Monday, June 18, 2018

A Facebook challenge comes to the blog!

Some time in late April, I did something I don't normally do: I accepted a challenge. Every day for ten days, I was supposed to list a record album that I still listen to. I had been seeing this happening for a week or two, and found it interesting to see what people I knew were listening to.

As I said, I don't normally do this stuff, but I did this one and it turned out to be kind of fun. So, for today, here is my list of ten albums that I still listen to. The format is Album title, artist, (year released). The list is presented in no real order.

The Beatles, The Beatles (1968). Better known as The White Album, this does go first because it represents my real entry into rock-and-roll. For the most part, I'd been listening to whatever was on the AM radio station my mother listened to. Hearing this at a friend's house in 7th grade or so got me into The Beatles--and rock music--big time.

Quadrophenia, The Who (1973). On Facebook, I listed Tommy in this slot, but on further review, while my friends and I listened to Tommy a huge amount, I actually listen to this much more often now. And the story--about a teenage boy searching for his identity against the backdrop of gang violence is the 60s--is a bit more relatable that Tommy.

London Calling, The Clash (1979). Fun fact: the song "The Right Profile" once helped me answer a Trivial Pursuit question, much to the amazement and disgust of all in attendance. That's Montgomery Clift, honey!

Anthem of the Sun, Grateful Dead (1968). "We mixed it for the hallucinations."--Jerry Garcia. Yeah, no shit. The band allegedly made the producer quit when Bob Weir stated he wanted "the sound of thick air."

American Beauty, Grateful Dead (1970). It's amazing how far this band developed in two years. There's a warmth and presence on this album that this band would never achieve in the studio again. "Box of Rain" may be my favorite song of all time.

Flood, They Might Be Giants (1990). The only band I can think of that has the audacity to reference Jason and the Argonauts, the Longines Symphonette, AND manage to work in the phrase "filibuster vigilantly" in a song...about a nightlight. These guys are all kind of fun, and they're still making quirky records like this.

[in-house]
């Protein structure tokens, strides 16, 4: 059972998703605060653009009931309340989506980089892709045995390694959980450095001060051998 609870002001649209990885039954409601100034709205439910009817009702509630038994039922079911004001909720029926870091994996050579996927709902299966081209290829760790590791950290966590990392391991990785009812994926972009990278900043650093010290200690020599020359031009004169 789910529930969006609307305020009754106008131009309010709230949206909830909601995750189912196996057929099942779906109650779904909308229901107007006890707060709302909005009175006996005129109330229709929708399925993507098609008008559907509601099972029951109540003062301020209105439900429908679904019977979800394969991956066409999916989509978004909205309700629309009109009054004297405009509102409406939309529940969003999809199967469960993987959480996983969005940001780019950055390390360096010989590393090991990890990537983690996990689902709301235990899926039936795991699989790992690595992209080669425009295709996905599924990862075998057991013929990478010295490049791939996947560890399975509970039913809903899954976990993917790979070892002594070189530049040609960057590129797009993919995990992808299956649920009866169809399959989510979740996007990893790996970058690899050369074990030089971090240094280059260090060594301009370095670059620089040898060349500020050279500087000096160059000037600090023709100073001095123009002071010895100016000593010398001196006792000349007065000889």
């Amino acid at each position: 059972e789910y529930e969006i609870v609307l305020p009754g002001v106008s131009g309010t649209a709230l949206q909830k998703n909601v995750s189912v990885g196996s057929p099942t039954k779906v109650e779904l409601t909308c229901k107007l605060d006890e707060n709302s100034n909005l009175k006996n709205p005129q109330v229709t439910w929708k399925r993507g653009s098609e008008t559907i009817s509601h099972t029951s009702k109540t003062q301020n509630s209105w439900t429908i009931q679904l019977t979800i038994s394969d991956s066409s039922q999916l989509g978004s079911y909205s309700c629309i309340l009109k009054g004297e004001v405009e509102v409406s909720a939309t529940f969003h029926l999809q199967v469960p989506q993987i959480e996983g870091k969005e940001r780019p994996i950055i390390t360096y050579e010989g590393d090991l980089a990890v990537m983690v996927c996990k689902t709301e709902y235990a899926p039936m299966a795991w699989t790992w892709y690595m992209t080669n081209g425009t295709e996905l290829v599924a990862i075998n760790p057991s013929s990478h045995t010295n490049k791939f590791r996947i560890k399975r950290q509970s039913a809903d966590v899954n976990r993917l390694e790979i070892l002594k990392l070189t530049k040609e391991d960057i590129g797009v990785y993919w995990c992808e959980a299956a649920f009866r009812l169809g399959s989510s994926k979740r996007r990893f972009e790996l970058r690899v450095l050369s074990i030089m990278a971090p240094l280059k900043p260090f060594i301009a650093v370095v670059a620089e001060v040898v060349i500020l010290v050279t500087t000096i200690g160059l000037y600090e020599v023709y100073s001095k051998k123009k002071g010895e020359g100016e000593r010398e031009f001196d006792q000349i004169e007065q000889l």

The Traveling Wilburys Vol. 1, Traveling Wilburys (1988). The Osmonds. The King Family. The Jacksons. The Von Trapps. No list of great musical families is complete without the Wilburys. Listening to this album just makes me feel good, they sounded like they had a lot of fun making this. It's too bad only two of the brothers are left.

Bringing Down the Horse, The Wallflowers (1996). Lucky Wilbury's son fronts a band and shows he's got what it takes. Some great songs on this one, and still good listening today.


Astro Lounge, Smash Mouth (1999). I don't care if John Oliver said "All Star" is a "terrible stupid song," I like it. And this whole album is still fun to listen to.

The Dark Side of the Moon, Pink Floyd (1973). I was never into Pink Floyd back in the day, and while I'm not exactly "into" them now, this is one hell of an album. There's a reason it was on Billboard's charts every week for 15 years. Heavy stuff, yes, but great music.

Abbey Road, The Beatles (1969). Side two of this album may well be perfection.

It's probably telling that the newest album here is just short of 20 years old. The truth is, while I hear plenty of new songs I like, I don't really buy albums anymore. And when I do hear new songs on the radio, it's hard for me to remember who the artist is or what the name of the song is!

What about you? Are there any albums from "back in the day" that you still listen to? This particular Facebook challenge turned out to be fun, and it was surprising to see what turned up on other people's lists.

Monday, June 11, 2018

Where have you gone, Joe DiMaggio?

When I started this blog all the way back in...holy crap, 2011? Really? Anyway, when I started this blog back in 2011, it seemed like you couldn't swing a dead cat around without running into a blogfest, a bloghop, or some kind of "award." Liebsters. First lines. Sad songs. First loves. Remember these things? Someone out there would start them, maybe create a nifty little badge, crib together some rules and start tagging people, and it would spread across the blogosphere like ink on a paper towel.

The rules on the "awards" usually followed some variation of the pattern: answer a bunch of questions about yourself and/or your writing project, tag a bunch of people, visit and comment on their posts. For bloghops, you would sign up at someone's blog, and on the appointed day, you would write about a specific topic and jump around commenting on as many posts as you could. These things could be fun (or they could be pressure-packed), they could be ways to meet new people with interesting things to say, they could be ways to get more followers.

Where have they gone?

I can't remember the last time I saw a bloghop aside from the Insecure Writers' Support Group. Likewise, the last time I think I saw anyone who had been Liebstered, it was at least two or three years ago.

When I started this blog back in (shudder) 2011, the blog was already being declared dead on a regular basis. All the cool kids were on Facebook. Or Twitter. Or Instagram. Platforms that I either don't know or don't like. But for a couple of years, anyway, the awards and hops and fests rolled on. I didn't always particpate--I'm not a joiner of stuff like this in general--but sometimes I did, and sometimes it was fun, and it was always interesting to see how people responded to the challenges posed in them. Is the lack of contests and hops and awards indicative of a dying world, or a more mature one that no longer needs these things?